In the summer of 1977, Dean Friedman marked his entry into pop consciousness with the enormous success of his infectious hit single Ariel, a quirkily irresistible and uncategorizable pop song about a free spirited, music loving, vegetarian Jewish girl in a peasant blouse who lived, as the lyric goes, "...way on the other side of the Hudson."
A year later, Friedman struck again, this time with a magical duet, performed with singer Denise Marsa, entitled Lucky Stars. Lucky Stars zoomed to the top of the UK singles charts going instantly gold.
The now classic single Lucky Stars paved the way for a slew of hits off of Friedman's humorously titled album "Well, Well" Said the Rocking Chair", including familiar tracks such as Lydia and Rocking Chair as well as singles from his first album, Woman of Mine and Ariel.
"An amazing Talent" - The Sun, "Outstanding" - Record Business, "Songsmith extraordinaire! A great performer!" - Music Week. "Immaculate writing and magnetic personality" - Cumberland News, were just of few of the superlatives used to describe Friedman's powerfully unique and original talent.
Although Friedman's next single, McDonald's Girl was officially banned by the BBC for mentioning the name of the well known fast food restaurant in its chorus, the irrepressible pop song has been covered by a number of acclaimed new bands including the ground breaking Canadian group Barenaked Ladies (WEA). (BNL member, Steve Page, sings background vocals on Dean's latest album.) And, just this summer, a new group named, The Blenders (Universal), recorded another cover of McDonald's Girl, which soared to #1 on the national airplay charts in Norway.
During the '80's, Friedman turned his hand to composing and producing music soundtracks for TV and film. Unbeknownst to many of his fans, he has composed, performed and produced all of the music to Central TV's hit series BOON. And it's Friedman, himself, who sings the country & western songs played over the end credits of every show, familiar to millions of viewers, such as The Texas Rangers, He's My Friend, He's My Buddy and Handsome Stranger. Other TV credits include the popular TV series Nick Arcade / Nickelodeon and Eerie Indiana / NBC.
Friedman also composed, performed and produced the soundtrack to the underground cult horror film classic I Bought A Vampire Motorcycle (Hobo Films/U.K.) in which he performs the unforgettable track She Runs on Blood, Not Gasoline.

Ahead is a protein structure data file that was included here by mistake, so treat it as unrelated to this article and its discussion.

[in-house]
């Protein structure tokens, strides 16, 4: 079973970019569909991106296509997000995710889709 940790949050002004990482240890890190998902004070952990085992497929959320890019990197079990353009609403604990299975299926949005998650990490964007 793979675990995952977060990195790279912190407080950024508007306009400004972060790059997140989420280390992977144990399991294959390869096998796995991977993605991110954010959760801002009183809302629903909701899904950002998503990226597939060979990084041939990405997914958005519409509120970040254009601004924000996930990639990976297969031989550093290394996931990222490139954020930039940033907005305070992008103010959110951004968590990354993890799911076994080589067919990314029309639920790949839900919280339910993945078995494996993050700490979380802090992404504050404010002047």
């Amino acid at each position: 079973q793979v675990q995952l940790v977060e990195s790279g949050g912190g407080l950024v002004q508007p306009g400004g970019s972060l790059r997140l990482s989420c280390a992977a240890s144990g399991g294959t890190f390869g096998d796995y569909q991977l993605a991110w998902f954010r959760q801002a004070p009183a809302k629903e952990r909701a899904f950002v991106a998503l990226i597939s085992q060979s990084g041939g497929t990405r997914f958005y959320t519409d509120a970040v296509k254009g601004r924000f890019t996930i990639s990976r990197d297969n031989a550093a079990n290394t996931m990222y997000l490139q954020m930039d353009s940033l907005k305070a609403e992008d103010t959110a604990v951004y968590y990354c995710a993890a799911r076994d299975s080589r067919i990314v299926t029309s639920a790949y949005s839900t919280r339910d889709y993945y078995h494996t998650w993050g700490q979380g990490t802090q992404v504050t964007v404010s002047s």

While recording remains his main love, Friedman has always had a strong interest in state-of-the-art technologies (he has authored several best-selling MIDI synthesizer books for Music Sales Publishing). Much of his apparent reclusiveness is due in part to his having achieved considerable success in the hi-tech areas of virtual reality software and video game design, with his company InVideo Systems. Since creating TV's first VR game EAT-A-BUG for Nickelodeon TV, InVideo has established itself as one of the world's leading developers of VR entertainment systems with award winning installations in leading children's museums, science museums and family entertainment centers, including venues such as Disney and Blockbuster Golf and Games in Sunrise, FL.
Friedman has also managed to merge his musical and hi-tech interests by inventing an unusual and popular line of musical instruments called the Music Atrium "a musical playground for kids" originally featured at the Eureka! Children's Museum in the U.K. and now being reproduced by his company, Cool Stuff For Kids, for major theme parks, family entertainment centers and museums around the world, including Walt Disney World, Busch Gardens, FL, Barney's Playland / Universal Studios and Dynalecx, Japan. These strange and playful instruments have names such as the Booble, the Honkblatt and the Jingle-Lingle-Lily and have proven to be a huge hit with millions of kids.
Despite Friedman's apparent absence from the popular music scene, evidence that his name and music have made a lasting impact can be found in repeated appearances in popular media: The British band Half Man Half Biscuit released a best selling EP which contains a track incredibly titled The Bastard Son of Dean Friedman. (Dean emphatically denies this claim.) Underground poet, Nicholas Awde, published a well received collection of poems entitled, I Saw Satan on the Northern Line (Desert Hearts), which includes a romantic poem featuring three ardent Dean Friedman fans. In interviews, the popular American band, Ben Folds Five (Sony/550), acknowledges Dean as an important musical influence and their song Kate, off their latest album, Whatever and Ever Amen, pays direct homage to Dean's first single Ariel.
And so, it came as no surprise to Friedman's UK fans when British TV personality Gaby Roslin, host of the top rated The Big Breakfast show, recently confessed on air to being a massive Dean Friedman fan, herself. Viewer response was "overwhelming" according to the show's producer. Sacks full of mail, faxes and phone calls immediately began pouring in from viewers expressing their love of Friedman's music and support for the idea of a Dean Friedman revival. Friedman has recently been featured on the BBC TV series 'I Love the '70's', confirming him as a pop culture icon of the decade. Friedman has also just taped a guest star appearance on comedian, David Baddiel's new TV series 'The Baddiel Syndrome' (SKY TV) in which Dean delivers a tour-de-force comedic acting performance playing 'himself' in an hilarious episode written about him.
Friedman, 50, makes his home in Peekskill, New York where he lives with his wife and two children, plus assorted live stock - including a monkey named Amelia.